The technique has been applied to many different stone types in children, who range in size from 11 pounds up to adulthood. In most instances, an interventional radiologist will place a tube into the kidney the day prior to surgery. This percutaneous nephrost omy tube gives us access to the kidney.
Sometimes the specialists will skip this step and obtain access in the operating room. They pass a guide wire into the kidney, and over this wire pass a catheter (tube) that has two passages. This is then used to introduce a second "safety" wire. The catheter is then removed and the sheath is inserted.
Once the sheath is in place, the stone(s) are either removed whole, or fragmented and removed. Stones can be broken using several forms of energy, including laser, ultrasonic, and electrohydraulic. Small rigid and flexible telescopes can be used to see all pa rts of the inside of the kidney and ureter.
Stones and fragments can be removed using miniature graspers and baskets passed through the scopes. UPMC pediatric urologists have used the mini-perc technique for years with success equal to standard forms of percutaneous stone removal. It is important to no te that more than one procedure is often necessary to remove all stone fragments, and that a small nephrostomy tube is left in the kidney until the process is completed.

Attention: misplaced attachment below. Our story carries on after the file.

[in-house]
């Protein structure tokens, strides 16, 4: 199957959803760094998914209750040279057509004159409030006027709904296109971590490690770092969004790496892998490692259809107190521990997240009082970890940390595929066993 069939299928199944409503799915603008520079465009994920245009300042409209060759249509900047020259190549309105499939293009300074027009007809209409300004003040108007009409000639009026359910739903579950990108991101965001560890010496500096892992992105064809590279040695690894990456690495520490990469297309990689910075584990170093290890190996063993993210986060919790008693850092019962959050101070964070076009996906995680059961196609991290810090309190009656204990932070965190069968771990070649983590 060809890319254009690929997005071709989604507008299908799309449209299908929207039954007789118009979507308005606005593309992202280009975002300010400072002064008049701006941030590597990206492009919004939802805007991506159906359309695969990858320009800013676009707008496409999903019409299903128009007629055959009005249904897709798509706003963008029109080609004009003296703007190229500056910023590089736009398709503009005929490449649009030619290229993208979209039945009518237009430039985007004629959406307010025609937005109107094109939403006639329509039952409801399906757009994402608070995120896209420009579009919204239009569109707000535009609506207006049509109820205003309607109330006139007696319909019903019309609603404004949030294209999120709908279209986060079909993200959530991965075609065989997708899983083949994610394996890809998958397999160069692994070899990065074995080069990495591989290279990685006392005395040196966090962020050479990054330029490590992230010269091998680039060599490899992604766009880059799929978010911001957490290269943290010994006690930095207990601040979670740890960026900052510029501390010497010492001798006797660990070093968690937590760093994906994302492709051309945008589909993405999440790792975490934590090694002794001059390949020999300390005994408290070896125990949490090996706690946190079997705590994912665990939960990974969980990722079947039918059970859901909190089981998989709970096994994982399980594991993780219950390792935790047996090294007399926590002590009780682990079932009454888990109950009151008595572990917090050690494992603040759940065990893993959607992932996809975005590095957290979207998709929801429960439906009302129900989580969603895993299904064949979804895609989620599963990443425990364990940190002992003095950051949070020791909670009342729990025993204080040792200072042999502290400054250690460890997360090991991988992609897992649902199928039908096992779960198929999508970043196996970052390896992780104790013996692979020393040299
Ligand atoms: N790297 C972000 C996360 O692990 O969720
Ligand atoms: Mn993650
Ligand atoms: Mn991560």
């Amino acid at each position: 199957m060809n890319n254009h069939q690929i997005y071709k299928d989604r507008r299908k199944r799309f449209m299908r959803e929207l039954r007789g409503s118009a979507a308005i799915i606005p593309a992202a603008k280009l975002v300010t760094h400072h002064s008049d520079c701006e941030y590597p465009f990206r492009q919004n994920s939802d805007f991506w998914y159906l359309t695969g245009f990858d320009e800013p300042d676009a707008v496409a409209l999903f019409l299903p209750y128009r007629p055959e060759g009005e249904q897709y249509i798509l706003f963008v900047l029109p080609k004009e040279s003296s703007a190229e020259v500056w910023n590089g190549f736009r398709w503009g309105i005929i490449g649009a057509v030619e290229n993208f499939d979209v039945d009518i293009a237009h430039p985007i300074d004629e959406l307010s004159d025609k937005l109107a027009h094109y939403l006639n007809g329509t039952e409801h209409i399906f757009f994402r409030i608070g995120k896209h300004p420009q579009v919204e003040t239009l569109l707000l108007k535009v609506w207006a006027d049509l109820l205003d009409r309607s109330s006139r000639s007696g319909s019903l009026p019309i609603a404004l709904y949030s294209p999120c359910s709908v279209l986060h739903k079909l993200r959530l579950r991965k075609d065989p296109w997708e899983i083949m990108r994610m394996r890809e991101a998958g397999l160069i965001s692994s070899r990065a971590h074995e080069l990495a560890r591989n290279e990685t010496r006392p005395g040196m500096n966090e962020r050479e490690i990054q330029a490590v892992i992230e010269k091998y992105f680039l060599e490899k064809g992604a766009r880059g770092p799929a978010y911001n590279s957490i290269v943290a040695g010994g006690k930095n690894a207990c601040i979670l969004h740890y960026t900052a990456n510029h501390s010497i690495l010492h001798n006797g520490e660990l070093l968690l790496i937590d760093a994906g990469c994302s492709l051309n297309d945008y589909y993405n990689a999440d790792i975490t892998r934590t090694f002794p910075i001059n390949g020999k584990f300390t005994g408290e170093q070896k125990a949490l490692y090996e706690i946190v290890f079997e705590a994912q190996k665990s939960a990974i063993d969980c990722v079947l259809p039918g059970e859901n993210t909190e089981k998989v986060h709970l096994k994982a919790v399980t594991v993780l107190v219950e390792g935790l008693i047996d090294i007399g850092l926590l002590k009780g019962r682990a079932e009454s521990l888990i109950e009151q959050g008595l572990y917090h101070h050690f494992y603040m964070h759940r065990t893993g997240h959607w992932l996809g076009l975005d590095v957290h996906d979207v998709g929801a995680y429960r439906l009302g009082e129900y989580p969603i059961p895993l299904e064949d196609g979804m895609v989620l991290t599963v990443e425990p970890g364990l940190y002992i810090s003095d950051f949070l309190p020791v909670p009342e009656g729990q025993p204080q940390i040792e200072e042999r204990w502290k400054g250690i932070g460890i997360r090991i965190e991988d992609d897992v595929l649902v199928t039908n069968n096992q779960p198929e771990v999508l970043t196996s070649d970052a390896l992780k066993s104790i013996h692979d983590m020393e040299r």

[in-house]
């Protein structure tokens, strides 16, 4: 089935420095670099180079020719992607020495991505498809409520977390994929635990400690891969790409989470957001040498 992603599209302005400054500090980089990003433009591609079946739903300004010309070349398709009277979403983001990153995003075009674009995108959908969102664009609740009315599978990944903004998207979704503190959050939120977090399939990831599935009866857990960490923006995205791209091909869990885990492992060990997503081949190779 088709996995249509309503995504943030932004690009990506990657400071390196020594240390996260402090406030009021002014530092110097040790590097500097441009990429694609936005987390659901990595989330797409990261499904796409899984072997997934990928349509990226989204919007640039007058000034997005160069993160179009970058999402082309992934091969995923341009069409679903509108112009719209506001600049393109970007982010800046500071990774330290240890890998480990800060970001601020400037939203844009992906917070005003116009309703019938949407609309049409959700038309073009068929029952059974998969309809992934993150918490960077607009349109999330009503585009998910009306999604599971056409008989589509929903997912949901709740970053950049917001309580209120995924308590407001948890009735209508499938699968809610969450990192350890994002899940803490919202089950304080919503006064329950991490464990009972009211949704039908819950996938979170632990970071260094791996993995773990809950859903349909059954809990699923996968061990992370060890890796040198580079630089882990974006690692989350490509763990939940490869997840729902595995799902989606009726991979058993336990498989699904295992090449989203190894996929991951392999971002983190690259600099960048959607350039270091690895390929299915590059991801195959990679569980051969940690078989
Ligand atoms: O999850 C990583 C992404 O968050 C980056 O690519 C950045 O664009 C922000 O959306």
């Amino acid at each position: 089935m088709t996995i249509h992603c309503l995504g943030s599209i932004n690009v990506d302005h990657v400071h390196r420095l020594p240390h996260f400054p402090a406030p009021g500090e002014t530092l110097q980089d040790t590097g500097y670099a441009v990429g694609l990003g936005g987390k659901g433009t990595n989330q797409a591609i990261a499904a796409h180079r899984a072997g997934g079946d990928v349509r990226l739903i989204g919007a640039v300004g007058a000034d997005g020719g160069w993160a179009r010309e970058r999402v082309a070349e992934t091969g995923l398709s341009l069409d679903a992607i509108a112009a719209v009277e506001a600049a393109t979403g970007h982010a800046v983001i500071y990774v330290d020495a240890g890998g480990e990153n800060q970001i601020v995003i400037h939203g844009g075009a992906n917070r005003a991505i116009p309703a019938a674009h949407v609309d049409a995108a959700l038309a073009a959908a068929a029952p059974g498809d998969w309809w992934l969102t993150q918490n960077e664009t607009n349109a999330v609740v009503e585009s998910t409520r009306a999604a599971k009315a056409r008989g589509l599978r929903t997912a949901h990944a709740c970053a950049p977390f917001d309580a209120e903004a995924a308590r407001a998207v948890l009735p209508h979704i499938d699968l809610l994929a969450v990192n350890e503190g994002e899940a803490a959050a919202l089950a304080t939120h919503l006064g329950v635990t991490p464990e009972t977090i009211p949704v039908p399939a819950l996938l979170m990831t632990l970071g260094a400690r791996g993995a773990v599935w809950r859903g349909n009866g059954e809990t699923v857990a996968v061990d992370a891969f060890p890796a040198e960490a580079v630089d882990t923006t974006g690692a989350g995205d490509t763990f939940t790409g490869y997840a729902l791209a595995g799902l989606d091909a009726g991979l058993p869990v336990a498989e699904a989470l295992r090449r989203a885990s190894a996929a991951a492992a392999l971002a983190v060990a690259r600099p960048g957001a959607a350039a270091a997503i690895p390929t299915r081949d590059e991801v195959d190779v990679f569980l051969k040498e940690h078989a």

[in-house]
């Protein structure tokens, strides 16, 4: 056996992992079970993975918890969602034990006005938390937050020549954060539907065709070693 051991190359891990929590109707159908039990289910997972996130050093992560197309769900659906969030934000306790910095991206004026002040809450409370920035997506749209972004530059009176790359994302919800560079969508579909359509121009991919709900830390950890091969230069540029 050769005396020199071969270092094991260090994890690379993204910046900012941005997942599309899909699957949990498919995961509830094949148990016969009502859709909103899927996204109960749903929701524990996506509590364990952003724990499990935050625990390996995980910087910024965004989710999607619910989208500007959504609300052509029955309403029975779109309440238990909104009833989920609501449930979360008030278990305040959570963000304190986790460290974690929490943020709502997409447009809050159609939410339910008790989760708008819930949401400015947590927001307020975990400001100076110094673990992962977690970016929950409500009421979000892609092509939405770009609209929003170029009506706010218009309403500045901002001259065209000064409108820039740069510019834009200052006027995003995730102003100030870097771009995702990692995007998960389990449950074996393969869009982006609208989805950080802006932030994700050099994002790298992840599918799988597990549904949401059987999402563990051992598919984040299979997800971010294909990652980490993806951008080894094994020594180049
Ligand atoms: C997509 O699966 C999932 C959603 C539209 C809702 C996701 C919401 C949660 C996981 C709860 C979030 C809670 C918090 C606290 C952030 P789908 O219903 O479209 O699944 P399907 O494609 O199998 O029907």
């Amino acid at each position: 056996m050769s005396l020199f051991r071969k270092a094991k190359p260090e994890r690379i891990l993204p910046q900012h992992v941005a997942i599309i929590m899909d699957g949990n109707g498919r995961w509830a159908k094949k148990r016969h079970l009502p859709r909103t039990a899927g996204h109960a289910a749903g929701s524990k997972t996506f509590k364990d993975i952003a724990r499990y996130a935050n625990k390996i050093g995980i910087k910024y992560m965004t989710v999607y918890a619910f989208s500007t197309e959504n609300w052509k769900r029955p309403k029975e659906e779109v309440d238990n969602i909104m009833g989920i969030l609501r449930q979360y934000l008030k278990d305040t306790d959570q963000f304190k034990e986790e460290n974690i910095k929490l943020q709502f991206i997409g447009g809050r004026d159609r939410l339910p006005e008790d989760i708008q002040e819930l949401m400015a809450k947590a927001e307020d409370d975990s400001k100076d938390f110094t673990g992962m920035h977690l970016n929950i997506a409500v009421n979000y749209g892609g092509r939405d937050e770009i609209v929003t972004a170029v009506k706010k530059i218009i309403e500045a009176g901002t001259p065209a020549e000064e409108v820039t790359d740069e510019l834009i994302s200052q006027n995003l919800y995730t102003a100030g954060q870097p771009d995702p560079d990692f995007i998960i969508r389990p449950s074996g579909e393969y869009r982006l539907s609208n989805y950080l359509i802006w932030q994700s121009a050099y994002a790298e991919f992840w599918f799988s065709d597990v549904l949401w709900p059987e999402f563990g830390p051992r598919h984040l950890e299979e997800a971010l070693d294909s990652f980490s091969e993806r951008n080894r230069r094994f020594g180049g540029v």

Bladder stones in the United States are most commonly associated with urinary tract reconstruction, either for bladder exstropy or neurogenic bladder. Stones often form in bladders that have been enlarged or "augmented."
Percutaneous techniques are now used routinely to remove such stones, often on an outpatient basis. The use of percutaneous techniques to remove bladder stones results in an average hospital stay of one day, as opposed to approximately five days for open surg ery.
The Department of Pediatric Urology at Children's Hospital of Pittsburgh of UPMC is a mul tidisciplinary clinic that treats and manages pediatric stones. A team of specialists, including a urologist with specialty training in the management of stone disease, a nephrologist, and a nutrition specialist, create a treatment plan and follow the patient's progress over the long term.